There are different DIY epoxy garage floor kits all over the internet and home improvement centers and most of these sellers sometimes make the installation process sound very simple but most time it isn’t.
How hard is it to epoxy a garage floor? While this process requires preparing and inspecting your floor, you need to test the moisture level of the floor, profile the garage floor before starting the installation process.
Applying an epoxy garage floor coating is time-consuming and also requires a little bit of hard work and the understanding and this makes it not as simple as some companies make it sound.
How to Apply Epoxy on a Garage Floor
Table of Contents
- 1 How to Apply Epoxy on a Garage Floor
- 1.0.1 Prepare your Garage
- 1.0.2 Inspect the Garage Floor
- 1.0.3 Test the Moisture Level of the Concrete
- 1.0.4 Clean the Garage Floor
- 1.0.5 Repair your Garage Floor
- 1.0.6 Profiling the Garage Floor
- 1.0.7 Installation Process
- 1.0.8 Base Coat Application
- 1.0.9 Adding Decorative Chips
- 1.0.10 Applying the Top or Finish Coat
- 2 Conclusion
Although the application of an epoxy garage floor coating can be carried out by one person, it is recommended that a minimum of two people undertakes the job.
This is because higher solids like epoxy are very time sensitive so the application process has to be carried out as soon as possible.
Using two or more installers also helps to reduce the anxiety that some people experience when working alone, which thereby reduces the chance of errors, and it ensures that a large area of your garage floor is covered in a shorter amount of time.
Prepare your Garage
Having poor floor preparation can lead to the failure of garage floor coatings. Preparing your floor isn’t an easy task and it’s very time invasive but the whole work will definitely pay off in the end.
Even with a high-end epoxy product, poor floor preparation can also lead to its failure.
Aside from poor floor preparation, another cause for failure is applicator error. This usually occurs due to vague and not detailed enough instructions.
When this happens, the DIY installer has to guess and carry out a trial-and-error experiment with the application.
As a DIY installer, have adequate knowledge of the process helps to significantly reduce Applicator error.
Before embarking on the application process, it is important you thoroughly read through the application instructions at least twice before starting the process.
If the instructions are not clear if you have any questions you can call the vendor where you purchased the product or the manufacturer of the product.
Inspect the Garage Floor
Before you go out to purchase any coating, you need to first inspect the garage floor to make sure the concrete is compatible with the floor coating. If the floor is sealed or painted the Epoxy will not stick to it well.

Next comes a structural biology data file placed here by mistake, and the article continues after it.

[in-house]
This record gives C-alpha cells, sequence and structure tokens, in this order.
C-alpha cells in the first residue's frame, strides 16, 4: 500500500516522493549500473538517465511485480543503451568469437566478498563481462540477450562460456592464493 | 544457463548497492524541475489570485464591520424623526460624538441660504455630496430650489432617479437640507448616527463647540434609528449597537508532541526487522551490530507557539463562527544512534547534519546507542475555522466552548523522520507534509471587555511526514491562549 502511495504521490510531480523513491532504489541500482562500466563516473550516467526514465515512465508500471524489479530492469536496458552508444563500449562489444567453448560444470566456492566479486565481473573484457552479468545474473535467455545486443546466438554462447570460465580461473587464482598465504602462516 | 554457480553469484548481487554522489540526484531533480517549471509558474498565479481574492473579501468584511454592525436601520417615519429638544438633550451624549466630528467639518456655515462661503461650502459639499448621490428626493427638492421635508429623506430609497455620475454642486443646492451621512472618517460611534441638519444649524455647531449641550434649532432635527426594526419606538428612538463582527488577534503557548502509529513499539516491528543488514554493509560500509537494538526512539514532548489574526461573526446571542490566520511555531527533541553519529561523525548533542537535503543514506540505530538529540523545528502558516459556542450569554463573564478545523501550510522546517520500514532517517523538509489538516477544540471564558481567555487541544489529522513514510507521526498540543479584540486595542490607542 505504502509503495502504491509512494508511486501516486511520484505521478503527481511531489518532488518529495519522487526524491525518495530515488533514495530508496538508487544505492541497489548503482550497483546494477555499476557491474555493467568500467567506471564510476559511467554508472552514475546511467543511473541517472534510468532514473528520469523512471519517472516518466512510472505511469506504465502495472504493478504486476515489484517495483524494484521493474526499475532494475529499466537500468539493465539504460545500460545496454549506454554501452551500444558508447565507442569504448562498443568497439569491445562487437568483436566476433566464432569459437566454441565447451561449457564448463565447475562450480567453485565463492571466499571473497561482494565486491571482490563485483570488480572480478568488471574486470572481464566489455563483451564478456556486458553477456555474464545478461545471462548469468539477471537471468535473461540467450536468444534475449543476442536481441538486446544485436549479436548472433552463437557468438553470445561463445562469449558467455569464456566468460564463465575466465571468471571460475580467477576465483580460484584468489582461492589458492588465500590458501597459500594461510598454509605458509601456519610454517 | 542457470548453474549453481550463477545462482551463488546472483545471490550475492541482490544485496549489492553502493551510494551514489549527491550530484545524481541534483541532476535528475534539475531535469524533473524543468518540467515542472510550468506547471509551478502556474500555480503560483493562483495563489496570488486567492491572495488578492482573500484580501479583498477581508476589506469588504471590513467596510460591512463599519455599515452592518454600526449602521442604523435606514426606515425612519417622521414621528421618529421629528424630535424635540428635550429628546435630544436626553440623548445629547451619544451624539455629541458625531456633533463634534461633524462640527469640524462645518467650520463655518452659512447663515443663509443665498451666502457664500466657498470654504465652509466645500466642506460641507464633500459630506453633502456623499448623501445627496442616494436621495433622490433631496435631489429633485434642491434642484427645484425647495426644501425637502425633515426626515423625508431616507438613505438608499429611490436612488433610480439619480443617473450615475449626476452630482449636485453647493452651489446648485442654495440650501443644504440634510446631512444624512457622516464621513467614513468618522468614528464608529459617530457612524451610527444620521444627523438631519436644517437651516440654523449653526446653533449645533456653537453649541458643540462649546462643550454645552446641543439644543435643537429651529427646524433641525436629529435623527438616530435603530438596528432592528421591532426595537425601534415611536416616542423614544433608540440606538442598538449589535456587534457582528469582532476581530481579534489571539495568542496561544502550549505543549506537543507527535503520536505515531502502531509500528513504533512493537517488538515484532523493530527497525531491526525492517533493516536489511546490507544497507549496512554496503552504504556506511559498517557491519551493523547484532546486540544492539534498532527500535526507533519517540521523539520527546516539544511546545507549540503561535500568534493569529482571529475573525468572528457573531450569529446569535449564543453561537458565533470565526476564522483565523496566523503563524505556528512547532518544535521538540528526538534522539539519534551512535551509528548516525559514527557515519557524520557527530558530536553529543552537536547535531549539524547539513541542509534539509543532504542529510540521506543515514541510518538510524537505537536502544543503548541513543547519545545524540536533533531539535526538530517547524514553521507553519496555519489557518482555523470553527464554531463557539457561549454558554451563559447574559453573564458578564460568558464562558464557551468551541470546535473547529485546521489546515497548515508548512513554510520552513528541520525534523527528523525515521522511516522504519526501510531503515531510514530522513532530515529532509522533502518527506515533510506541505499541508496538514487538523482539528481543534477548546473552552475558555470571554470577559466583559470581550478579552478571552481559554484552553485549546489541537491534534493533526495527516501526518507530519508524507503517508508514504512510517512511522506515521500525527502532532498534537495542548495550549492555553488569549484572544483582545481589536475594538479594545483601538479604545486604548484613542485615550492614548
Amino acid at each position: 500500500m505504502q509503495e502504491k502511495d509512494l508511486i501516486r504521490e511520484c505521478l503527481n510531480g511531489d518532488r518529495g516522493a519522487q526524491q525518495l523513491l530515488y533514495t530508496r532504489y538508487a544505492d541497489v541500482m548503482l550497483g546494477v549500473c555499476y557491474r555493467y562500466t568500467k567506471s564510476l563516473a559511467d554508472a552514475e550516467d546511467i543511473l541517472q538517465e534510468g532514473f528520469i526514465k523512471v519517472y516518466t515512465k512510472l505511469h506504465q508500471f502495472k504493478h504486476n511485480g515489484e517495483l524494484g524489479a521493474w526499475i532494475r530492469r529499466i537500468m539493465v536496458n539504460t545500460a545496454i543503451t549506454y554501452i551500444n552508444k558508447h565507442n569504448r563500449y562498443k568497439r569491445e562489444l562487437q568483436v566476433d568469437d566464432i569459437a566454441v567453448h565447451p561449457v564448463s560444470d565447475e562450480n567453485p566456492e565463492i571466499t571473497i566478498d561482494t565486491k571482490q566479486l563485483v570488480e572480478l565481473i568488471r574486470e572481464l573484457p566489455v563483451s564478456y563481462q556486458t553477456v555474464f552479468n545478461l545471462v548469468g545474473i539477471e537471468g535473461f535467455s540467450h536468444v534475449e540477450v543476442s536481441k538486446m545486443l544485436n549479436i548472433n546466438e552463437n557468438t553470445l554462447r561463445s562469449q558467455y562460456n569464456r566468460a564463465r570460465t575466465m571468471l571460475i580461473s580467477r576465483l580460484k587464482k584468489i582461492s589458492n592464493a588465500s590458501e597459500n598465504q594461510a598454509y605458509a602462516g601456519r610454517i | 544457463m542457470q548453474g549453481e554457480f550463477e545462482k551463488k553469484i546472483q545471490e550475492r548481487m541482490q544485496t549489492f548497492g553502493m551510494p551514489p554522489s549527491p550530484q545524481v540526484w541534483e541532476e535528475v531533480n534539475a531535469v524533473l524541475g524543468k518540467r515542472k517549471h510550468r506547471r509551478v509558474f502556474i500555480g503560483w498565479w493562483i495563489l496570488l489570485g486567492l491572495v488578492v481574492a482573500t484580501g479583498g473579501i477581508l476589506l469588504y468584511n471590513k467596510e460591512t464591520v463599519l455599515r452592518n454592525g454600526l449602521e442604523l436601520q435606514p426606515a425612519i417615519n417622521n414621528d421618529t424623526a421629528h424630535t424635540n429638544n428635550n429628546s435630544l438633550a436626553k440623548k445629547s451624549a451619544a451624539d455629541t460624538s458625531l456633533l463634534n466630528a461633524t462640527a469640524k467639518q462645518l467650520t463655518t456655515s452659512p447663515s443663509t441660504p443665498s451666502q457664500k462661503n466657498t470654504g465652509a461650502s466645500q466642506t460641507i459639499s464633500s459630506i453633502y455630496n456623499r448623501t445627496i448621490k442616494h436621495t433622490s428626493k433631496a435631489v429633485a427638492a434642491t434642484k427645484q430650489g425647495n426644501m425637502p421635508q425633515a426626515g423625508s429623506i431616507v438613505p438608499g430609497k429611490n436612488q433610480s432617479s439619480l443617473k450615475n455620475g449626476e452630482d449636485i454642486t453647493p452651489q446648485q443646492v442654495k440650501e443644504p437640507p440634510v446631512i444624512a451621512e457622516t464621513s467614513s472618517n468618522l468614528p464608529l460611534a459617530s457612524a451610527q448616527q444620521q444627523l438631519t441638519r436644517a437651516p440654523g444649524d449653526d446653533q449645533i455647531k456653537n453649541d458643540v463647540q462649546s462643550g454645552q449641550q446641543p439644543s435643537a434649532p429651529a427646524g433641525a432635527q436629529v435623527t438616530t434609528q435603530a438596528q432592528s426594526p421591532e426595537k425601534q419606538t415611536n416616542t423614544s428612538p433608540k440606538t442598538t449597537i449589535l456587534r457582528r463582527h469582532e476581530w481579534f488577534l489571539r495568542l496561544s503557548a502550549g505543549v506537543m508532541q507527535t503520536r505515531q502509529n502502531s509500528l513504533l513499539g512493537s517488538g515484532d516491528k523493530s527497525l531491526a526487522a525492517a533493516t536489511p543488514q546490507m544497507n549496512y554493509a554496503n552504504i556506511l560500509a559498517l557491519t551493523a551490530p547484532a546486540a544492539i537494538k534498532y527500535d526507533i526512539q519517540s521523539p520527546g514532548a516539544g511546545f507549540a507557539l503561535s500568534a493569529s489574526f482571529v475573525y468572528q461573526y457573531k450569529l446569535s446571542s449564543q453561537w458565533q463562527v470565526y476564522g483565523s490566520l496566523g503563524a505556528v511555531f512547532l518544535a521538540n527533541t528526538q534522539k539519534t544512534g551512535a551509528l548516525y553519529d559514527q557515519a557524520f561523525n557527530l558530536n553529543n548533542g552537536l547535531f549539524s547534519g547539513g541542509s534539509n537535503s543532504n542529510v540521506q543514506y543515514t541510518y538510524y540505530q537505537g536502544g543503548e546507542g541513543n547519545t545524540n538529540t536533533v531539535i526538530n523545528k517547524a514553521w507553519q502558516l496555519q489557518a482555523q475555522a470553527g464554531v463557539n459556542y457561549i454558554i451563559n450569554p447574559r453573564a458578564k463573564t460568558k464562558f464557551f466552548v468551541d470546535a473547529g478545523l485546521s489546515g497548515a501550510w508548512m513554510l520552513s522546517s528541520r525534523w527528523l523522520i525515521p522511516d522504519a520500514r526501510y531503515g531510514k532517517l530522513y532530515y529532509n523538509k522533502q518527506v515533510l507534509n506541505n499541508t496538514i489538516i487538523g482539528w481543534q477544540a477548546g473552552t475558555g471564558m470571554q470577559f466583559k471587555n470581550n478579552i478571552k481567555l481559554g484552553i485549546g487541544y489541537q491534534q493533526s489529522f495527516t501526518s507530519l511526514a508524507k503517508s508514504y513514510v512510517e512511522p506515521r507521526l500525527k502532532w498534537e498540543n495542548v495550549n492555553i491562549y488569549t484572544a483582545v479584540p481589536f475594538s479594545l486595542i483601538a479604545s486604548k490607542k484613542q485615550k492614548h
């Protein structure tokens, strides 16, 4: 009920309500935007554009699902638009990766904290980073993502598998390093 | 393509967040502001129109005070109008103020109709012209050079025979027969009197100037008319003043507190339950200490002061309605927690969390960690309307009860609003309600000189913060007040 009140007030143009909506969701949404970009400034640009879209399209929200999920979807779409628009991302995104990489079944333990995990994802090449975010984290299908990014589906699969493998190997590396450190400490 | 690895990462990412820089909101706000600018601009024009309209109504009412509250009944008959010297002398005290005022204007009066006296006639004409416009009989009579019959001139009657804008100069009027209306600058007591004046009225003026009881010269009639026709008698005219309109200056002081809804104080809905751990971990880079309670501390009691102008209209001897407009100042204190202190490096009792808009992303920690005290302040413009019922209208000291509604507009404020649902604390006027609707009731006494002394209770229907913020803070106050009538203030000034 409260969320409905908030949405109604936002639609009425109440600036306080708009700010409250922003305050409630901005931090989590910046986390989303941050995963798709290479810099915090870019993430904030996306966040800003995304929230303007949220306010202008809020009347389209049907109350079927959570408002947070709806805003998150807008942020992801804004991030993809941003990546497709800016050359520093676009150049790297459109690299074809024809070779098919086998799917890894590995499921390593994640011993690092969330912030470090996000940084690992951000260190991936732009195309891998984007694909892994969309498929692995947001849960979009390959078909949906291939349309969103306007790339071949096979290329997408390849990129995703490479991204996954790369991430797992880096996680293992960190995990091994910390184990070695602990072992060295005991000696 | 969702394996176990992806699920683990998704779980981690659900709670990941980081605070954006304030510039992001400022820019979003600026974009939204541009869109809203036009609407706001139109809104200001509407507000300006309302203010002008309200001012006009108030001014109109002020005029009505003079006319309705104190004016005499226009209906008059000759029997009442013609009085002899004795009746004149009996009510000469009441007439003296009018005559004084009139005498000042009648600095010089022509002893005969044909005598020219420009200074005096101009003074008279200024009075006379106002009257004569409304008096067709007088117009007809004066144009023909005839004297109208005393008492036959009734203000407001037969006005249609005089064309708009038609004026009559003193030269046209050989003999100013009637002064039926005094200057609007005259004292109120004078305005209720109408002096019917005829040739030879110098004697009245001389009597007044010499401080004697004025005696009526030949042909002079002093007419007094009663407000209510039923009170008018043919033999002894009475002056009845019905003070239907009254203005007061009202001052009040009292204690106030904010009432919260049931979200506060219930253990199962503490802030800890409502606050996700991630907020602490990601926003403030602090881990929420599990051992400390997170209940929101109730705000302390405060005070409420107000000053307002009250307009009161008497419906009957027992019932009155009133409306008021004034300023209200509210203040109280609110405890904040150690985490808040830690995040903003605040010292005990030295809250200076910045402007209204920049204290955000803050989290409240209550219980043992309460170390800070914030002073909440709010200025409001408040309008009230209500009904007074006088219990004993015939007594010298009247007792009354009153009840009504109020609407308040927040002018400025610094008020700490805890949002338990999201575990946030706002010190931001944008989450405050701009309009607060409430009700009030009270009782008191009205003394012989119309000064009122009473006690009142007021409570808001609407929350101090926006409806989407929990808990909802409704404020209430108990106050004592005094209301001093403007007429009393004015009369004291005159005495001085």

This also includes any curing or sealing that might have been applied to the concrete after it was poured. If the floor has any type of sealer it will need to be removed first by mechanical means such as grinding.
If you are unsure if your floor has sealers or not you can carry out a simple test to determine the presence of sealers.
Simply sprinkle some water on the floor surface and if the water beads up immediately without turning the surface darker, then the floor is likely sealed which will need to be removed.
If the water doesn’t bead and the concrete turns darker as the water seeps into the concrete, then there’s no sealer on the floor.
If this test was not able to correctly determine the state of the floor or if you are skeptical about the results then you can go ahead and carry out some acid etching at a small portion of the floor.
If it immediately begins to turn yellow and fizz then there’s no sealer on the concrete but if the acid just sits there with little to no reaction, then there’s sealer present on the concrete.
You also need to take note of any cracks, pitting, or spalling that needs to be repaired. Because although epoxy is self-leveling, it will not fill in cracks.
So If you have extensive cracks or repairs that need to be done, you may need to consider another garage floor covering option like interlocking tile or garage floor mats instead.
if you have newly poured concrete, you need to allow it cure for a minimum of 30 days if you have the regular 4” thick slab before applying an epoxy coating.
Curing concrete helps to release moisture that can cause an epoxy floor to delaminate if installed too early.
Test the Moisture Level of the Concrete
After stripping off the sealer from the floor, the next step is to check the garage floor for any visible signs of moisture, you can even carry out a moisture test to correctly determine the results.
Check the garage floor for any area of damp concrete or efflorescence.
Efflorescence is a white powdery substance that is formed as a mixture of lime and other minerals that is carried to the surface by moisture that rises up from beneath the slab.
At the surface, the moisture evaporates and leaves behind the white residue.